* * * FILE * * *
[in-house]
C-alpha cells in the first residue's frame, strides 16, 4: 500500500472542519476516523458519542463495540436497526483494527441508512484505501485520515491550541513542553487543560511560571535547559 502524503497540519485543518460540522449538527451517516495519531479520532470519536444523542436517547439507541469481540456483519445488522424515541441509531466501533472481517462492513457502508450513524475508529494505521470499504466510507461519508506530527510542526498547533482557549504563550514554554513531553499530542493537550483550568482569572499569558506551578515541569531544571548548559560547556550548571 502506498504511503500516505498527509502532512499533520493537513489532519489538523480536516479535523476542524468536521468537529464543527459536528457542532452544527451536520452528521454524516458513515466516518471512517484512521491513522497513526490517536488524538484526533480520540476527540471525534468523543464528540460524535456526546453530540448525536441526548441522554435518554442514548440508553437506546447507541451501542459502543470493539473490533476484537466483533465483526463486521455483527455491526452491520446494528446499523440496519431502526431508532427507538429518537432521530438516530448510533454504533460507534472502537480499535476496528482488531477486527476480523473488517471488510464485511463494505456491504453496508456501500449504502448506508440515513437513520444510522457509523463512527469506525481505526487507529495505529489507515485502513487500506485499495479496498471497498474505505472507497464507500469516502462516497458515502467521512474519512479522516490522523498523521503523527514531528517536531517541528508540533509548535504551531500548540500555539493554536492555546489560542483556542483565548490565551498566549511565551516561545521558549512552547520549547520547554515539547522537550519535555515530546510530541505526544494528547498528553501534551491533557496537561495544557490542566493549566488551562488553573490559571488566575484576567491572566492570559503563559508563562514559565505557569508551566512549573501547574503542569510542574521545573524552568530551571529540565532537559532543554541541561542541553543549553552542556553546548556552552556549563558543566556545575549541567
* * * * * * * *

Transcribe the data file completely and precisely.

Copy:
[in-house]
C-alpha cells in the first residue's frame, strides 16, 4: 500500500472542519476516523458519542463495540436497526483494527441508512484505501485520515491550541513542553487543560511560571535547559 502524503497540519485543518460540522449538527451517516495519531479520532470519536444523542436517547439507541469481540456483519445488522424515541441509531466501533472481517462492513457502508450513524475508529494505521470499504466510507461519508506530527510542526498547533482557549504563550514554554513531553499530542493537550483550568482569572499569558506551578515541569531544571548548559560547556550548571 502506498504511503500516505498527509502532512499533520493537513489532519489538523480536516479535523476542524468536521468537529464543527459536528457542532452544527451536520452528521454524516458513515466516518471512517484512521491513522497513526490517536488524538484526533480520540476527540471525534468523543464528540460524535456526546453530540448525536441526548441522554435518554442514548440508553437506546447507541451501542459502543470493539473490533476484537466483533465483526463486521455483527455491526452491520446494528446499523440496519431502526431508532427507538429518537432521530438516530448510533454504533460507534472502537480499535476496528482488531477486527476480523473488517471488510464485511463494505456491504453496508456501500449504502448506508440515513437513520444510522457509523463512527469506525481505526487507529495505529489507515485502513487500506485499495479496498471497498474505505472507497464507500469516502462516497458515502467521512474519512479522516490522523498523521503523527514531528517536531517541528508540533509548535504551531500548540500555539493554536492555546489560542483556542483565548490565551498566549511565551516561545521558549512552547520549547520547554515539547522537550519535555515530546510530541505526544494528547498528553501534551491533557496537561495544557490542566493549566488551562488553573490559571488566575484576567491572566492570559503563559508563562514559565505557569508551566512549573501547574503542569510542574521545573524552568530551571529540565532537559532543554541541561542541553543549553552542556553546548556552552556549563558543566556545575549541567